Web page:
Any negative adjective at the end of that statement will still be equally as detrimental to the outcome of your interview.  While expressing thatwhat-not-to-say-on-an-interview-graphic you are looking to improve or build upon your prior experience or advance within your career is perfectly fine, directly disparaging or criticizing a former employer is never a good idea, whether it’s the company as a whole or just the individual for whom you directly worked.  While your friends and family may understand, speaking negatively about your prior place of employment during an interview-setting actually reflects more negatively upon you than the company you’re describing. If your last job was in fact a negative experience, try to at least keep your statements as neutral as possible, focusing mostly on the skills and expertise you developed and acquired while there.  Maintaining concentration on what you learned and how you grew within your position and field will help the interviewer understand your role with your previous employer, while reducing the need for you to elaborate on the company itself or its employees.   If your interviewer directly asks why you left your prior job, try simply expressing that while you respected the company for its decisions and understood their needs, you feel you would like to search for a better fit and opportunity.

4.  “What is your vacation/personal-day policy?”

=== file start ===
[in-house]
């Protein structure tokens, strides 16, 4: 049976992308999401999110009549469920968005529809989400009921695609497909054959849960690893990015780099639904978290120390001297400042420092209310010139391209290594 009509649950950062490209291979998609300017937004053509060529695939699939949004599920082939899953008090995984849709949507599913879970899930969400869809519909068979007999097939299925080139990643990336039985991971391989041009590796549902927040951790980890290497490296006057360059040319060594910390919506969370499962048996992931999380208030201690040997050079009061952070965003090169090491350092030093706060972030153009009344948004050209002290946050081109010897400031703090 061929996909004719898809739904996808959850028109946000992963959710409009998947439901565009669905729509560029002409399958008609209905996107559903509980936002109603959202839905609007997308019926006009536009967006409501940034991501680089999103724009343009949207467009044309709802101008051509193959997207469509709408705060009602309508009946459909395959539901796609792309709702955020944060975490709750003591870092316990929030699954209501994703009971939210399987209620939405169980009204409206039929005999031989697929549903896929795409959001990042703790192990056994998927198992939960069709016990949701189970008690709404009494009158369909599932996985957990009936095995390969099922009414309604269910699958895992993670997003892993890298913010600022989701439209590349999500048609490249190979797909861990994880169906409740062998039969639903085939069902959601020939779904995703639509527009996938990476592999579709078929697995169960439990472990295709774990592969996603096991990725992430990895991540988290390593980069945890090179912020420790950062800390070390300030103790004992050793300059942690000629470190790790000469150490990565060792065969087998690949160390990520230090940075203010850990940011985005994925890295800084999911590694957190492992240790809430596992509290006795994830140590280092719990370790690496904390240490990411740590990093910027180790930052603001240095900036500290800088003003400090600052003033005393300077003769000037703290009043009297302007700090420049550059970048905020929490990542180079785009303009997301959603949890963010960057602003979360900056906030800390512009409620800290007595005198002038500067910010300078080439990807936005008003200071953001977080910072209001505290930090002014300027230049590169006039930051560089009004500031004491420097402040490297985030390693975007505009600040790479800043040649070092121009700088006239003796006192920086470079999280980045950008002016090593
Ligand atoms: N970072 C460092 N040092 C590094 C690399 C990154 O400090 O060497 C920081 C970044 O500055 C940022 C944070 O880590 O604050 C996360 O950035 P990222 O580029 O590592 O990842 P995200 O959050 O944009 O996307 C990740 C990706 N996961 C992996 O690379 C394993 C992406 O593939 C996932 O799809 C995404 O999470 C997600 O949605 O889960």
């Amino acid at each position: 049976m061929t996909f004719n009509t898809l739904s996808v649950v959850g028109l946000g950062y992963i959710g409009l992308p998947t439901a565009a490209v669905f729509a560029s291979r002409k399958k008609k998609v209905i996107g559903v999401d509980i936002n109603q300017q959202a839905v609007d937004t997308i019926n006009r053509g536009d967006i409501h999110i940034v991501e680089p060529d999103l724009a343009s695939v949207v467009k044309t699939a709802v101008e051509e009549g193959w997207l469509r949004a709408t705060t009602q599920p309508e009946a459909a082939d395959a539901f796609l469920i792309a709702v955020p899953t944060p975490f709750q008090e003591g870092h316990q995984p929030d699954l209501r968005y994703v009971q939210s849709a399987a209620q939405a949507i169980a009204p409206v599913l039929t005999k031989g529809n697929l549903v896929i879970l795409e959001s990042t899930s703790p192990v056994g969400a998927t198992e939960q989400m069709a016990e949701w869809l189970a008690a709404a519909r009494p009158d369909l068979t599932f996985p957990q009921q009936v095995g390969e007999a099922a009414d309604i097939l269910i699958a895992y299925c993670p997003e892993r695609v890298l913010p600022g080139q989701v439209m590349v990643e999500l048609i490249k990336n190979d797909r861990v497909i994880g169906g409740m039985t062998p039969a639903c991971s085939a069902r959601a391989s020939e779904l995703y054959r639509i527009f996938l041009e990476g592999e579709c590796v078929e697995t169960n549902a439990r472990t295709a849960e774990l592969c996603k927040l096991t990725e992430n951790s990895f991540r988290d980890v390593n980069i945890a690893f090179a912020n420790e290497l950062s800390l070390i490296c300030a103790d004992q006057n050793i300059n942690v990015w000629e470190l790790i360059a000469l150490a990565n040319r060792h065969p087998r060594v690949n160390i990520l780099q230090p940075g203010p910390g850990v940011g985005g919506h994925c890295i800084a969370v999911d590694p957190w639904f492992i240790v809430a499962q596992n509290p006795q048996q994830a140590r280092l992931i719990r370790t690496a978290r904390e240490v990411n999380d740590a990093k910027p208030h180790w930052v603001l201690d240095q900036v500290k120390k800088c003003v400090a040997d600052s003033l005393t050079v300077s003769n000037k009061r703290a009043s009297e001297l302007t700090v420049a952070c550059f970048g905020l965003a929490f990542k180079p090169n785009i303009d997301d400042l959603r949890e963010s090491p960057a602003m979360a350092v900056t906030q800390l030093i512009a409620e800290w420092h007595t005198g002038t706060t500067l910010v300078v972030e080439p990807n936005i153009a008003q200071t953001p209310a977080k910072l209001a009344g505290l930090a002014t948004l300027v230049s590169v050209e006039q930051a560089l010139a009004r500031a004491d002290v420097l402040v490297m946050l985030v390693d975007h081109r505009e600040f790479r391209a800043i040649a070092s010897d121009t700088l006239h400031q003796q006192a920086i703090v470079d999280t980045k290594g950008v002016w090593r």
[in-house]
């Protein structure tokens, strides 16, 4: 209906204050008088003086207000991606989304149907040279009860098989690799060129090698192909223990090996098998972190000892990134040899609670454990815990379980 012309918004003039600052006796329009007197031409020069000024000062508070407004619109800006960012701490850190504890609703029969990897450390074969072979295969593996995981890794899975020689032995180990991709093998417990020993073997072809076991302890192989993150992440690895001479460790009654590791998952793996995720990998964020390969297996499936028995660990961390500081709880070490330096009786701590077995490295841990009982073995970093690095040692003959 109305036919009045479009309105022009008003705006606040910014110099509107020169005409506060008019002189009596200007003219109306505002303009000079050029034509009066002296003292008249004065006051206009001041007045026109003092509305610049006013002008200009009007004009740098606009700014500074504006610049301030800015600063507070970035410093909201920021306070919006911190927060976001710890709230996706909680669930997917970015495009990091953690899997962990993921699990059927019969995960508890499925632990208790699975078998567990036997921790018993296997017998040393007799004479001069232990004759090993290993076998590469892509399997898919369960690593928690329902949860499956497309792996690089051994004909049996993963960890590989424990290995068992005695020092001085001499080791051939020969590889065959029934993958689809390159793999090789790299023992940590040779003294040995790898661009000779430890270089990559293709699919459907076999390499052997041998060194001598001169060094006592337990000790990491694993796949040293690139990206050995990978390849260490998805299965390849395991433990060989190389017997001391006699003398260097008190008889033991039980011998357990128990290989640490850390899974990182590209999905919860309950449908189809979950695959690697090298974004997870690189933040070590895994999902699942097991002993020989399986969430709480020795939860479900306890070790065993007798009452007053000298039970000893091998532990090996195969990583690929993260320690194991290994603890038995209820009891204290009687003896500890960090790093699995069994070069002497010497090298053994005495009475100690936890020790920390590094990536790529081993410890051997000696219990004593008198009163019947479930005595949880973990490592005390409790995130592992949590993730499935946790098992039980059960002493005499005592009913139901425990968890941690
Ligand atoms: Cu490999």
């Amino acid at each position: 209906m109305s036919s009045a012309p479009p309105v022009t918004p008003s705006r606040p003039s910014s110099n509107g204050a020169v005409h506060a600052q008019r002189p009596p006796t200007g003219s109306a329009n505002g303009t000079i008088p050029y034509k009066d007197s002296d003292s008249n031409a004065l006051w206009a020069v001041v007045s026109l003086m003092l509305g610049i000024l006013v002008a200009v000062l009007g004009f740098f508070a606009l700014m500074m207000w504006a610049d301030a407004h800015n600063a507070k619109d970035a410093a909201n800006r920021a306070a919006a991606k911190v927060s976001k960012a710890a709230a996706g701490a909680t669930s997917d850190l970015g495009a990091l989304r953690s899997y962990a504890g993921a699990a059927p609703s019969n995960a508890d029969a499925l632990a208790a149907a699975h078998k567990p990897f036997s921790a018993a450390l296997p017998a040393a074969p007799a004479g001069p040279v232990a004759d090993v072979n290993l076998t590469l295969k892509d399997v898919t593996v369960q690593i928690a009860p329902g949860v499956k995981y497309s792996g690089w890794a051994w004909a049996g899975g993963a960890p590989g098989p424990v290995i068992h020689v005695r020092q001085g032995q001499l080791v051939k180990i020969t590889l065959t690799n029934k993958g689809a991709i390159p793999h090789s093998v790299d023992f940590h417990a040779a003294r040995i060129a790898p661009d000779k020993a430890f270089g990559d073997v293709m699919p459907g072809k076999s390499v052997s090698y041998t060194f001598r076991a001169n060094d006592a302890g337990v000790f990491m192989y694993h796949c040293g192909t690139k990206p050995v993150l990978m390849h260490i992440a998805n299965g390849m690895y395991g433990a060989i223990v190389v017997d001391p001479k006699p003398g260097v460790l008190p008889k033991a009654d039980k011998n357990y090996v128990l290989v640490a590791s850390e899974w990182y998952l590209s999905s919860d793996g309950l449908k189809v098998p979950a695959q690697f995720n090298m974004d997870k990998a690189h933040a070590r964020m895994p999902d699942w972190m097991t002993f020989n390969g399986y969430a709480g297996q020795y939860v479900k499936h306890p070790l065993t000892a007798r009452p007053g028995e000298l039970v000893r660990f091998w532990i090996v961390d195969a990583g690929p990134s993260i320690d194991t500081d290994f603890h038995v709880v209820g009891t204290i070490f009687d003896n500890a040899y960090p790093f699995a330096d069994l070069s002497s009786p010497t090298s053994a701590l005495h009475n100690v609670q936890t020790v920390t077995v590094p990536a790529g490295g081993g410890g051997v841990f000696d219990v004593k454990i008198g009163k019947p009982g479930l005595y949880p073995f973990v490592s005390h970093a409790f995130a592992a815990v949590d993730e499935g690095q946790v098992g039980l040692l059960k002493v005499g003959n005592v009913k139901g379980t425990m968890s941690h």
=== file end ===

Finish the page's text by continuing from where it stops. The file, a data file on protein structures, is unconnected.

Of course, we all want to work for an employer with reasonable, if not exceptional, paid-time-off policies, but unless the interviewer chooses to offer this information on his or her own accord (which is unlikely during a first interview), refrain from asking this question.  Considering all of the preliminaries to be discovered and understood on a first interview, advising your prospective employer that your next batch of days off is first and foremost in your mind may indicate that this job would possibly not be your first priority, or perhaps you are simply one to take off from work frequently.  It’s unlikely and rare that a quality organization would not have some type of paid-time-off allowances.  However, if there are personal reasons that make this an especially important issue for you, research ahead of time to find out if the company is considered a “family friendly” organization.  Otherwise, save this question for your last interview when you’ve sealed the deal, or perhaps for when you meet with HR, provided the information hasn’t already been presented to you.

5.  “I have a lot going on at home.”

This, or any statement, for that matter, that involves or describes difficult personal issues or challenges you are experiencing in your non-professional life, should be avoided.  While your interviewer may be sympathetic on a human level, it prompts the notion that you may be sidetracked or overwhelmed enough to not perform at your best working capacity, or that perhaps your personal challenges may even cut into the hours at your job.  Even if you actually are an extremely focused worker and none of these speculations are accurate, going into detail about your personal struggles is still enough to trigger some red flags in the mind of your interviewer.

The best advice:  When in doubt, keep it professional and be prepared!

Fred Coon, CEO


Stewart, Cooper & Coon, has helped thousands of decision makers and senior executives move up in their careers and achieve significantly improved financial packages within short time frames. Contact Fred Coon – 866-883-4200, Ext. 200